Canadian pastor returns home after release from North Korean prison

World


TORONTO (Reuters) – A Canadian pastor who was imprisoned in North Korea for more than two years quietly returned to his home in a Toronto suburb on Saturday following a long journey on a private government jet via Japan.

Hyeon Soo Lim, formerly the senior pastor at one of Canada’s largest churches, had disappeared on a mission to North Korea in early 2015. He was sentenced to hard labor for life in December 2015 on charges of attempting to overthrow the Pyongyang regime.

News of his release surfaced on Wednesday, when North Korea’s KCNA news agency said Lim was being let go on humanitarian grounds, suggesting his health was poor.

The announcement came amid heightened tensions between Washington and Pyongyang, though authorities have not said there is any connection between his release and efforts to defuse the standoff over North Korea’s nuclear program.

The pastor’s son James Lim said his dad was happy to be back home in Canada, stopping for coffee and a donut at Canada’s popular Tim Horton’s coffee chain on his way home from the airport.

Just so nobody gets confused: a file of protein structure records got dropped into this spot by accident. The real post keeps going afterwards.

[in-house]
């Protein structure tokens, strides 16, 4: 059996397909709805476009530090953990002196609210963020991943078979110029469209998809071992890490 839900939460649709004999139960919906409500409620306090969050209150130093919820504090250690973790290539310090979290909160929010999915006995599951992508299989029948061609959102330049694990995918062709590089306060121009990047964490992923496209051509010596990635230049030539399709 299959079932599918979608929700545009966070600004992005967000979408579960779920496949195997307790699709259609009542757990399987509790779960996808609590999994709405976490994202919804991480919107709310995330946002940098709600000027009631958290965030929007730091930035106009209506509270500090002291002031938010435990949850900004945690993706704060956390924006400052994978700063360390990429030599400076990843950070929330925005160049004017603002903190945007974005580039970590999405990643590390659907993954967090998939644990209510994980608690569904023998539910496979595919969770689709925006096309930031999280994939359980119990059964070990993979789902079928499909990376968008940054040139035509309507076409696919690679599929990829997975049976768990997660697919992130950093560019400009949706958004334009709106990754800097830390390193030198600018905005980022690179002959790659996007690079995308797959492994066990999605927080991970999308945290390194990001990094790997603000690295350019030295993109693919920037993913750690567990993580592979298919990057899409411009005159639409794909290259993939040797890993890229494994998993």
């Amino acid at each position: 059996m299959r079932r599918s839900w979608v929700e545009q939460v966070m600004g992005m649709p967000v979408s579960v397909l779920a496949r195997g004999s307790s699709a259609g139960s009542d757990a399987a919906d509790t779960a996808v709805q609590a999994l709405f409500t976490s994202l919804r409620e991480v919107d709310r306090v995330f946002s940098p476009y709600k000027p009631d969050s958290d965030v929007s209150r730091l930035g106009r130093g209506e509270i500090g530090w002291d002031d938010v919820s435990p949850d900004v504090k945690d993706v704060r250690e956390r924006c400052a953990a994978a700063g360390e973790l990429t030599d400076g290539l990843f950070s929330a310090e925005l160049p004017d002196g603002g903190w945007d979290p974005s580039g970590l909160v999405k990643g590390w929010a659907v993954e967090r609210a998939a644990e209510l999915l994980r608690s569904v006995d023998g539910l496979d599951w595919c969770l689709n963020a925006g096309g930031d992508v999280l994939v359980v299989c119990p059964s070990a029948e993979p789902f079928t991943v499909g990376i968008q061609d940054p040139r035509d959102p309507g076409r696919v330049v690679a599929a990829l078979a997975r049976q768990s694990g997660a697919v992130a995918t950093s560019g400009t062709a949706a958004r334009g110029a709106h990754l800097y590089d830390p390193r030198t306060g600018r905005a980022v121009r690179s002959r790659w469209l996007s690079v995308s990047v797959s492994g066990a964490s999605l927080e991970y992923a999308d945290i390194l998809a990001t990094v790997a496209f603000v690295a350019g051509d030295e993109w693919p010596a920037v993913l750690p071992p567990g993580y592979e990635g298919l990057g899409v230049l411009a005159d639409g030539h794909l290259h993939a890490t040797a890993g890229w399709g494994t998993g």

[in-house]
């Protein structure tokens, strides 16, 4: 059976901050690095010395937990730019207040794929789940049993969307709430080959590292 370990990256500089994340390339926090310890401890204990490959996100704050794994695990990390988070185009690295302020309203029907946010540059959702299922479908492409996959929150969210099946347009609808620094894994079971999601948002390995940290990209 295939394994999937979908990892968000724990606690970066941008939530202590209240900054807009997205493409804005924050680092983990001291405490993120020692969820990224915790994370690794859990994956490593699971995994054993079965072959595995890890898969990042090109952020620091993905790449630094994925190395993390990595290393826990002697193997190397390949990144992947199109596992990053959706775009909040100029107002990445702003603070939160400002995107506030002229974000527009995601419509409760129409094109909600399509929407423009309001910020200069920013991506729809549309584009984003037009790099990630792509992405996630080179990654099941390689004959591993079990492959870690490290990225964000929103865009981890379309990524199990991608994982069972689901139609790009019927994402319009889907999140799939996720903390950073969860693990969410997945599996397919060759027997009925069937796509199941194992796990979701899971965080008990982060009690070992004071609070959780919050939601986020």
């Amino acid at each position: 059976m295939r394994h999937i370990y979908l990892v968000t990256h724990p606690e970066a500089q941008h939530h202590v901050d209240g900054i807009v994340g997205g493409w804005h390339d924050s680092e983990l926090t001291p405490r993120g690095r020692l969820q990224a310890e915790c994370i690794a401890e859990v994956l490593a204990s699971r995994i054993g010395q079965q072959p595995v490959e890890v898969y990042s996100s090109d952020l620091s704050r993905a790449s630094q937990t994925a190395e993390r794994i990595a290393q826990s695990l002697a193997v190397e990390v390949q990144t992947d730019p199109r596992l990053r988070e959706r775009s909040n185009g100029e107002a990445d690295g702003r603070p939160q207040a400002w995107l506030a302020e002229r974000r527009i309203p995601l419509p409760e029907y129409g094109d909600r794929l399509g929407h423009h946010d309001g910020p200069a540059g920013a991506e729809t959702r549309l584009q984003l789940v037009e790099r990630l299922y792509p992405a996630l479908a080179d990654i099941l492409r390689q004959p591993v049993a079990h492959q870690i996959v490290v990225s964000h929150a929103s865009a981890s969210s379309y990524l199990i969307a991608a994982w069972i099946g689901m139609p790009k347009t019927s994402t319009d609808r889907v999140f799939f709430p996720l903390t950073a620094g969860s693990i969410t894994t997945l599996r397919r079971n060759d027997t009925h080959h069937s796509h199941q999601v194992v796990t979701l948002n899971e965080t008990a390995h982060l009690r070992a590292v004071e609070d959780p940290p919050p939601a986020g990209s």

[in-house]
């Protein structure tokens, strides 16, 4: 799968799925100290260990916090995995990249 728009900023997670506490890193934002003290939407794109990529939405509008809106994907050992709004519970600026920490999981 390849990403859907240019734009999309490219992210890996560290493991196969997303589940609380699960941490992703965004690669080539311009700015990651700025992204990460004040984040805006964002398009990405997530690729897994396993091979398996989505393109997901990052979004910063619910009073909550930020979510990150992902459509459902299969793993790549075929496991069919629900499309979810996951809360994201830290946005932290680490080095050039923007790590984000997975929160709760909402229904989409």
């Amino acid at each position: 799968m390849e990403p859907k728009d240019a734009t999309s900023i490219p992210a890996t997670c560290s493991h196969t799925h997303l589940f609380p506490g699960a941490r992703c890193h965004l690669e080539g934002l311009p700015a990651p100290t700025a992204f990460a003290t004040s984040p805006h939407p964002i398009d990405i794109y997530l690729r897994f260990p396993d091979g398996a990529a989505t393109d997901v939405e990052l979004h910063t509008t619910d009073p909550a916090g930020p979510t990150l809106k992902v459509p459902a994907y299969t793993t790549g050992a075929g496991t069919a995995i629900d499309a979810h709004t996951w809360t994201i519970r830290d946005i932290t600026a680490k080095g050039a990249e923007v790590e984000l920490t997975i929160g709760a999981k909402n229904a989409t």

The family asked the public to respect their privacy, allowing him to rest for a day and catch up with family before appearing in public on Sunday to attend services at his church.

James Lim speaks about his father, Pastor Hyeon Soo Lim, who returned to Canada from North Korea after the DPRK released Lim on August 9 from being held for 31 months, during a news conference at the Light Presbyterian Church in Mississauga, Ontario, Canada August 12, 2017.Mark Blinch

James Lim said his dad was in “good health,” but noted that the family planned to arrange for extended medical attention, including checkups.

“He is doing very well, considering everything he has gone through,” he said.

The family thanked the Canadian government for helping secure his Lim’s release. They declined to provide details on negotiations with the North Koreans.

“It’s a delicate dance. There’s a lot of complexity to it,” James Lim said.

He added that getting the pastor home took on increased urgency in June, following the death of Otto Warmbier, an American student who died days after being released from a North Korean prison in a coma.

The Canadian government issued a statement saying it joined Lim’s family and congregation in celebrating his homecoming.

“Canada has been actively engaged on Mr. Lim’s case at all levels, and we will continue to support him and his family now that he has returned,” the statement said.

Reporting by Jim Finkle in Toronto; Editing by Mary Milliken and Alistair Bell



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